Many people confuse types of diamond cuts with diamond shapes. The shape is the geometry or shape of the stone while a diamond cut (in terms of the 4 Cs) refers to how a diamond is cut or chiseled out of the diamond ore.
More specifically, it's about the proportions of the stone and how it is faceted (all the little bits and angles that make up the shape) because these two elements have a direct relationship to a diamond's brilliance and sparkle.
The facets (flat surfaces) of the diamond are cut the way they are to make the best use of light. It is the quality of a stone's cut that gives it that gorgeous sparkle and dictates how light enters and exits the diamond.
It is the only one of the 4 Cs that is the result of man's intervention rather than a natural quality found within the stone, which makes it the most important as far as we are concerned.
You can have great clarity, color, and a good carat size in an engagement ring but if the diamond is cut poorly, none of that matters—it all boils down to the cut.
Working our way from top to bottom, the table is the flat top of the diamond and is part of the crown. The girdle is the 'ridge' or border between the crown and the pavilion. And, at the base of the diamond, you'll find the culet.
Any diamond cut has three qualities assigned to it regardless of what type of cut it is. They are:
It's these three elements combined that give our engagement rings the Bling! we all want and desire.
Cut quality is often classified by: Ideal, Fine, Shallow or Deep while the Gia's cut scale uses Excellent, Very Good, Good, Fair and Poor.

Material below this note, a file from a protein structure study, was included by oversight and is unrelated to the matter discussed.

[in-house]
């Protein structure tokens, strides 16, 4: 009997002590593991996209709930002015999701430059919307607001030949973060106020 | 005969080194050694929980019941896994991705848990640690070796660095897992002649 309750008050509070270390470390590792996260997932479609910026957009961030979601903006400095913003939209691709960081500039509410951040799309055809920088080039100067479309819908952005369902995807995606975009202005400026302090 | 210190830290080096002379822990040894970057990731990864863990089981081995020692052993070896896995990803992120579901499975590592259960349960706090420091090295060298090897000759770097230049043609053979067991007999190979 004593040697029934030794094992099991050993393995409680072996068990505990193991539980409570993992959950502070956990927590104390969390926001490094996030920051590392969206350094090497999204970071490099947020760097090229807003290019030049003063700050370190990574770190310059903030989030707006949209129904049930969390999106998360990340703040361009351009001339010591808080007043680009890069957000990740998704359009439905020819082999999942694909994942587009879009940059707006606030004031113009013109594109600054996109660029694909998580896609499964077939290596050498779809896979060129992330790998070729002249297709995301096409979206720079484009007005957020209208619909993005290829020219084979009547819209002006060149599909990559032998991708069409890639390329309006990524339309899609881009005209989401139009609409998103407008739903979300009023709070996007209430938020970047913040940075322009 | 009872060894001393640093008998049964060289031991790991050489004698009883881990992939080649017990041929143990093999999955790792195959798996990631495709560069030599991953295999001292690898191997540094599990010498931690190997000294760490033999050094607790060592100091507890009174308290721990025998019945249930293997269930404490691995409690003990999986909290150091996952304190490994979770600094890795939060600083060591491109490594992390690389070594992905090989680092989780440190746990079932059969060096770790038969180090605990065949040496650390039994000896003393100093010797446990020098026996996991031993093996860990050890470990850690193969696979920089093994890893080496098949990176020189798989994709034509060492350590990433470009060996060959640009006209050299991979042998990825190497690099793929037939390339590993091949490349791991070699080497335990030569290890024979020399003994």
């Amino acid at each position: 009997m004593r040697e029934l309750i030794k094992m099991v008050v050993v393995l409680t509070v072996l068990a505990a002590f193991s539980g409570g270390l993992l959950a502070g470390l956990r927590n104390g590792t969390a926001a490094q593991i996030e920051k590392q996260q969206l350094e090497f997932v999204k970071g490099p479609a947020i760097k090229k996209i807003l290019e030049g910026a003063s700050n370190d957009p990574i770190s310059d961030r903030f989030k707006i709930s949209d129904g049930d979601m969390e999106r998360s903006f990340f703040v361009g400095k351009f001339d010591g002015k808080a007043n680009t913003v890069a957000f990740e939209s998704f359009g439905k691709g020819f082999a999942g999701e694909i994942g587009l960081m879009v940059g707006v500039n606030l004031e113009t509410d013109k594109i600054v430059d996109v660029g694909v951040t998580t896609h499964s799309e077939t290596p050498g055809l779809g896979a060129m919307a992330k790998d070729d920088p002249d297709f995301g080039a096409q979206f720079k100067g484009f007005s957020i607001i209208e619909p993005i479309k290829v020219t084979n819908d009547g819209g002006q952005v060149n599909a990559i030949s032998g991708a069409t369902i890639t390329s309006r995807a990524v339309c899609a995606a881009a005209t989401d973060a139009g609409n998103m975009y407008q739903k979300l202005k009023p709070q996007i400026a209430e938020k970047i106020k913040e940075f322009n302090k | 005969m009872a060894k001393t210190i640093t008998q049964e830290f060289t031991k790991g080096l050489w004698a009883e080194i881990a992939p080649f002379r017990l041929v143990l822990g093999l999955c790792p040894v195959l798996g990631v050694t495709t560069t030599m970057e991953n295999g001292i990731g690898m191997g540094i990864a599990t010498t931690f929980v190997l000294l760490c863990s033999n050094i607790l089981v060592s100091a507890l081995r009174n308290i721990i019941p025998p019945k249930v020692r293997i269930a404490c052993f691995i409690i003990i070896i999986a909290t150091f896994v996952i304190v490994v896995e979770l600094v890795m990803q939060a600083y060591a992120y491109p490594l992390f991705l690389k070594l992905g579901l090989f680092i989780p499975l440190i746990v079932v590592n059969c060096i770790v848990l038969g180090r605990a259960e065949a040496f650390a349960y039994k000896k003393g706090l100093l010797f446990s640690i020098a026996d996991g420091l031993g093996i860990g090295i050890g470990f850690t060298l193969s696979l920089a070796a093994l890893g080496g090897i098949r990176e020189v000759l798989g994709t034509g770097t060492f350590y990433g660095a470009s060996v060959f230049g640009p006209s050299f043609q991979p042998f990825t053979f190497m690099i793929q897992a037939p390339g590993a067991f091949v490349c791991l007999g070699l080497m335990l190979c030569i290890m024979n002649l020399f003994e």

To illustrate the different types of diamond cuts and why cut is so important we are going to show you (based on the first set of classifications) how the cut effects how well a diamond performs.
Ideal cut - just as the name implies, this is the ideal cut. It has been cut to the correct proportions creating awe-inspiring brilliance and sparkle. Light is reflected back up through the crown and the diamond couldn't be cut any better.
Fine cut - these are cut well but not perfectly. Much of the light will still be reflected properly. This is a great money saving option because you can reduce the cost of the diamond without having to sacrifice much in the way of cut quality.
Shallow cut - The pavilion (the bottom part of the diamond) is not long enough in this case. This cut will decrease the brilliance of the stone, since light is getting lost through the bottom instead of being reflected back out through the top.
Deep cut - The opposite of shallow cut, here the pavilion is too long. Light will escape through the sides of the diamond, reducing the desired sparkle.
Engaging Tip: Since many buyers don't know their 4C's and assume that bigger is better when it comes to the diamond in an engagement ring - diamond cutters will increase the carat weight of a diamond with a deep cut. The uneducated consumer will then end up paying more for the stone because of the carat weight while at the same time lose brilliance and sparkle.
Now let's move on to the next of the 4Cs: Diamond Clarity.